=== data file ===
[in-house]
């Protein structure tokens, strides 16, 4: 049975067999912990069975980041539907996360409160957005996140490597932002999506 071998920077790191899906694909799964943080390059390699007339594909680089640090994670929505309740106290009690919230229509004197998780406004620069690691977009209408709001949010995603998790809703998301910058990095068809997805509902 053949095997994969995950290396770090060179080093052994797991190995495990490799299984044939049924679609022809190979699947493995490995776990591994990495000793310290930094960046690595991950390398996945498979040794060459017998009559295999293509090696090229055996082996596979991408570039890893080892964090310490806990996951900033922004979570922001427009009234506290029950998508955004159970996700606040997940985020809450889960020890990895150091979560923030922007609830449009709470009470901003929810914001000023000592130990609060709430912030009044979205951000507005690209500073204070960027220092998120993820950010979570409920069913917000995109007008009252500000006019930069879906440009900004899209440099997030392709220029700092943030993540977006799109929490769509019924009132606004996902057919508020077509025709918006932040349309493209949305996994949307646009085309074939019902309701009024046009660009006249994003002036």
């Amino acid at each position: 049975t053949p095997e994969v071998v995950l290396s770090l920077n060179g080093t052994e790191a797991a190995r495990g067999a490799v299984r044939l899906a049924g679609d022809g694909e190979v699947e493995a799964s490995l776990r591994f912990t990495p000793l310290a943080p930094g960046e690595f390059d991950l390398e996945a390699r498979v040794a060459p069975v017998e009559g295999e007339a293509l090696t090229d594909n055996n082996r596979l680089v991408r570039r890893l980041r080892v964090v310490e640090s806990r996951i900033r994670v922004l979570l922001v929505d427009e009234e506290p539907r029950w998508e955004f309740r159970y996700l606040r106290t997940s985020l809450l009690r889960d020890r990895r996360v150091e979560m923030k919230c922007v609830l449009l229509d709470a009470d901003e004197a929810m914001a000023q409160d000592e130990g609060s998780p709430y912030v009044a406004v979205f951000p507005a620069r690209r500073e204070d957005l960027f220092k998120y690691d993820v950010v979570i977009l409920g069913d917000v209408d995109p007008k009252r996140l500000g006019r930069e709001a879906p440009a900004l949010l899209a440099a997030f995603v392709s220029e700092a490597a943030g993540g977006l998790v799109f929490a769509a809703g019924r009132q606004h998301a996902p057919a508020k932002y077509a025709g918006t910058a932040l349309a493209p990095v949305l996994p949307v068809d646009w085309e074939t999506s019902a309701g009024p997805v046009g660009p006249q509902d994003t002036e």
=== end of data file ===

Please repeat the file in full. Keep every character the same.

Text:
[in-house]
């Protein structure tokens, strides 16, 4: 049975067999912990069975980041539907996360409160957005996140490597932002999506 071998920077790191899906694909799964943080390059390699007339594909680089640090994670929505309740106290009690919230229509004197998780406004620069690691977009209408709001949010995603998790809703998301910058990095068809997805509902 053949095997994969995950290396770090060179080093052994797991190995495990490799299984044939049924679609022809190979699947493995490995776990591994990495000793310290930094960046690595991950390398996945498979040794060459017998009559295999293509090696090229055996082996596979991408570039890893080892964090310490806990996951900033922004979570922001427009009234506290029950998508955004159970996700606040997940985020809450889960020890990895150091979560923030922007609830449009709470009470901003929810914001000023000592130990609060709430912030009044979205951000507005690209500073204070960027220092998120993820950010979570409920069913917000995109007008009252500000006019930069879906440009900004899209440099997030392709220029700092943030993540977006799109929490769509019924009132606004996902057919508020077509025709918006932040349309493209949305996994949307646009085309074939019902309701009024046009660009006249994003002036």
């Amino acid at each position: 049975t053949p095997e994969v071998v995950l290396s770090l920077n060179g080093t052994e790191a797991a190995r495990g067999a490799v299984r044939l899906a049924g679609d022809g694909e190979v699947e493995a799964s490995l776990r591994f912990t990495p000793l310290a943080p930094g960046e690595f390059d991950l390398e996945a390699r498979v040794a060459p069975v017998e009559g295999e007339a293509l090696t090229d594909n055996n082996r596979l680089v991408r570039r890893l980041r080892v964090v310490e640090s806990r996951i900033r994670v922004l979570l922001v929505d427009e009234e506290p539907r029950w998508e955004f309740r159970y996700l606040r106290t997940s985020l809450l009690r889960d020890r990895r996360v150091e979560m923030k919230c922007v609830l449009l229509d709470a009470d901003e004197a929810m914001a000023q409160d000592e130990g609060s998780p709430y912030v009044a406004v979205f951000p507005a620069r690209r500073e204070d957005l960027f220092k998120y690691d993820v950010v979570i977009l409920g069913d917000v209408d995109p007008k009252r996140l500000g006019r930069e709001a879906p440009a900004l949010l899209a440099a997030f995603v392709s220029e700092a490597a943030g993540g977006l998790v799109f929490a769509a809703g019924r009132q606004h998301a996902p057919a508020k932002y077509a025709g918006t910058a932040l349309a493209p990095v949305l996994p949307v068809d646009w085309e074939t999506s019902a309701g009024p997805v046009g660009p006249q509902d994003t002036e």